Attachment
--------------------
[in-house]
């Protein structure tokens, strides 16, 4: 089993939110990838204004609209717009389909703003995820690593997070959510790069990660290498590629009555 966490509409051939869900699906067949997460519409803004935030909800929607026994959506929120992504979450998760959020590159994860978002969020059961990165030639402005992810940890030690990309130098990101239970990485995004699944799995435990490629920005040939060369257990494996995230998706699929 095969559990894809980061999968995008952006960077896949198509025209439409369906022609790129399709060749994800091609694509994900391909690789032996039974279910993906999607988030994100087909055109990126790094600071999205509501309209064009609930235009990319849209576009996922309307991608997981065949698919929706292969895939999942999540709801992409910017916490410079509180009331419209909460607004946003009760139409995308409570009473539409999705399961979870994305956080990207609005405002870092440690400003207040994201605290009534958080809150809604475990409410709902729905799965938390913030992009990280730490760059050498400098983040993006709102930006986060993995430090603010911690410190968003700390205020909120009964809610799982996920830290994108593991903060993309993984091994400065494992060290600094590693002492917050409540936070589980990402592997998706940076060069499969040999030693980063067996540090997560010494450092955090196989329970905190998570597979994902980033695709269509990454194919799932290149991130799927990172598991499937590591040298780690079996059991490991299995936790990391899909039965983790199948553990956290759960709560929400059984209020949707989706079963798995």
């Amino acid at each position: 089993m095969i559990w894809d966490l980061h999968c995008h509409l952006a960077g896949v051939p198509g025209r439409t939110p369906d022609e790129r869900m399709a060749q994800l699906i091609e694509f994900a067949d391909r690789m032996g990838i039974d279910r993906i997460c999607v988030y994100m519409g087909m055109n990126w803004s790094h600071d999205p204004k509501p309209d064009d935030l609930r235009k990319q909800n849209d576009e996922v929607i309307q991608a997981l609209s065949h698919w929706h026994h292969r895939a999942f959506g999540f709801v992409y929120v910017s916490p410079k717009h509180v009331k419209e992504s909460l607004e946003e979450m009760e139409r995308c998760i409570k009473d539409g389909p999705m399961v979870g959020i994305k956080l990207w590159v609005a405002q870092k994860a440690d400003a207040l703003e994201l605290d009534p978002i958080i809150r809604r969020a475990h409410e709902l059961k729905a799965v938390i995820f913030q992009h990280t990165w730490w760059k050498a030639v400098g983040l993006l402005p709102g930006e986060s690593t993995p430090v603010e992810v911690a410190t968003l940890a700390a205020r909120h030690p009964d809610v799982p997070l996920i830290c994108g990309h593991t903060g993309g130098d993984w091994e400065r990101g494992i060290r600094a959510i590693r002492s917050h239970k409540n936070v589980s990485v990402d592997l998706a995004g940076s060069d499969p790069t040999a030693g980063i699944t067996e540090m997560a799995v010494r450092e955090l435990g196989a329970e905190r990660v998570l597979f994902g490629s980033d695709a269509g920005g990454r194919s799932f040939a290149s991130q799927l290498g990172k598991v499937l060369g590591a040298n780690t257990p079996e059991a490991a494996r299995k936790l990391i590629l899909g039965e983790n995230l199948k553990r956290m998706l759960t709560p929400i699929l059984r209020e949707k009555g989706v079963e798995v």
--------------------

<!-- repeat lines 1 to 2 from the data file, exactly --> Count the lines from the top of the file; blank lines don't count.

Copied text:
[in-house]
């Protein structure tokens, strides 16, 4: 089993939110990838204004609209717009389909703003995820690593997070959510790069990660290498590629009555 966490509409051939869900699906067949997460519409803004935030909800929607026994959506929120992504979450998760959020590159994860978002969020059961990165030639402005992810940890030690990309130098990101239970990485995004699944799995435990490629920005040939060369257990494996995230998706699929 095969559990894809980061999968995008952006960077896949198509025209439409369906022609790129399709060749994800091609694509994900391909690789032996039974279910993906999607988030994100087909055109990126790094600071999205509501309209064009609930235009990319849209576009996922309307991608997981065949698919929706292969895939999942999540709801992409910017916490410079509180009331419209909460607004946003009760139409995308409570009473539409999705399961979870994305956080990207609005405002870092440690400003207040994201605290009534958080809150809604475990409410709902729905799965938390913030992009990280730490760059050498400098983040993006709102930006986060993995430090603010911690410190968003700390205020909120009964809610799982996920830290994108593991903060993309993984091994400065494992060290600094590693002492917050409540936070589980990402592997998706940076060069499969040999030693980063067996540090997560010494450092955090196989329970905190998570597979994902980033695709269509990454194919799932290149991130799927990172598991499937590591040298780690079996059991490991299995936790990391899909039965983790199948553990956290759960709560929400059984209020949707989706079963798995």